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The Public

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Understand Your Rights

Be a knowledgable consumer

Before you receive care from a licensed physical therapist (PT) or physical therapist assistant (PTA), we suggest you review the key resources below. They will help you understand how the federal government protects consumers and what your responsibilities are as a consumer.

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Healthcare Consumer Bill of Rights and Responsibilities

In March 1998, the Advisory Commission on Consumer Protection and Quality in the Health Care Industry issued its final report, which included the Consumer Bill of Rights and Responsibilities. The Commission was appointed by President Bill Clinton, and co-chaired by Donna Shalala, Secretary of the Department of Health and Human Services.

The purpose of the Bill of Rights is:

  • To build up consumer confidence in the health care system, by making it easy for consumers to participate actively in their own health care.

  • To strongly support the importance of a good healthcare provider and that of a good provider-patient relationship.

  • To emphasize and support the importance of the consumers' role in making sure they have rights and responsibilities with regard to health improvement.

  • The following section, Consumer Bill of Rights, was developed by the federal government. This has been used as a foundation for many health plans, including the federal-government-sponsored health plans.

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Consumer Bill of Rights

  1. Information disclosure

    You have the right to receive accurate and easily understood information about your health plan, health care professionals, and health care facilities. If you speak another language, have a physical or mental disability, or just don't understand something, assistance will be provided so you can make informed health care decisions.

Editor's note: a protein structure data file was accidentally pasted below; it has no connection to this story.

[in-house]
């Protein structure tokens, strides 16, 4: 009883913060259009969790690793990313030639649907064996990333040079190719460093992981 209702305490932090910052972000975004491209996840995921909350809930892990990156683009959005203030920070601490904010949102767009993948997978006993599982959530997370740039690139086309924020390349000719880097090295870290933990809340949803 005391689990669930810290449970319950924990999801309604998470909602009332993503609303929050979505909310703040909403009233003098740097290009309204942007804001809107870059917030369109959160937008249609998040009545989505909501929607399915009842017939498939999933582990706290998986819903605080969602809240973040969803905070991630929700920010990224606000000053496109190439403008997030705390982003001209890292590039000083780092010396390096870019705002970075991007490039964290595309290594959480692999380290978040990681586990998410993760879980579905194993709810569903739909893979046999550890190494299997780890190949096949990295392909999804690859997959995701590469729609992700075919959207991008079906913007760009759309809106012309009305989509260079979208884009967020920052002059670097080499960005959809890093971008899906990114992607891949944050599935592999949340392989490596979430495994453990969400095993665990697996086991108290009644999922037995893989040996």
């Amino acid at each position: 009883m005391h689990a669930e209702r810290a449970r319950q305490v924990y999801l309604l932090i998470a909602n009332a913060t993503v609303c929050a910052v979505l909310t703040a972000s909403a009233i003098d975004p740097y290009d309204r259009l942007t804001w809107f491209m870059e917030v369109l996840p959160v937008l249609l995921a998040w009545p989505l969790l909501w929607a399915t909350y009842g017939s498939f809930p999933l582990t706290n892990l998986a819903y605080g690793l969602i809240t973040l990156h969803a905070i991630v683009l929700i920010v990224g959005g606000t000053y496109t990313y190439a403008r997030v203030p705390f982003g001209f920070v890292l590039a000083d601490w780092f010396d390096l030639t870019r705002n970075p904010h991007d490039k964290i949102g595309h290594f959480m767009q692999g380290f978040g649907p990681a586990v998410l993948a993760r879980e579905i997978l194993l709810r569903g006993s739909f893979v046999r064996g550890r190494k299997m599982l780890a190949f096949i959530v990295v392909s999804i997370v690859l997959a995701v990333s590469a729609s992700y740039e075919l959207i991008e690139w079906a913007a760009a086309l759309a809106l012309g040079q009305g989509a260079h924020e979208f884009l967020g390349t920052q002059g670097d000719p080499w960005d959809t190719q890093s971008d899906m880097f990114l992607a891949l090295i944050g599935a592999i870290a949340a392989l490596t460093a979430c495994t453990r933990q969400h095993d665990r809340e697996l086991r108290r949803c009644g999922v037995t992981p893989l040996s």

2. Choice of providers and plans

    You have the right to a choice of health care providers that is sufficient to provide you with access to appropriate high-quality health care.

  3. Access to emergency services

    If you have severe pain, an injury, or sudden illness that convinces you that your health is in serious jeopardy, you have the right to receive screening and stabilization emergency services whenever and wherever needed, without prior authorization or financial penalty.

  4. Participation in treatment decisions

    You have the right to know all your treatment options and to participate in decisions about your care. Parents, guardians, family members, or other individuals that you designate can represent you if you cannot make your own decisions.

  5. Respect and nondiscrimination

    You have the right to considerate, respectful and nondiscriminatory care from your doctors, health plan representatives, and other health care providers.

  6. Confidentiality of health information

    You have the right to talk in confidence with health care providers and to have your health care information protected. You also have the right to review and copy your own medical record and request that your physician amend your record if it is not accurate, relevant, or complete.

  7. Complaints and appeals

    You have the right to a fair, fast and objective review of any complaint you have against your health plan, doctors, hospitals or other health care personnel. This includes complaints about waiting times, operating hours, the conduct of health care personnel, and the adequacy of health care facilities.

Consumer responsibilities

In addition to outlining consumer rights for health care, the Advisory Commission on Consumer Protection and Quality in the Health Care Industry also outlined guidelines for the responsibilities that the consumer has with regard to their own healthcare. The responsibilities outlined are ways that the consumer can work together with the health care provider to achieve the best quality health outcome.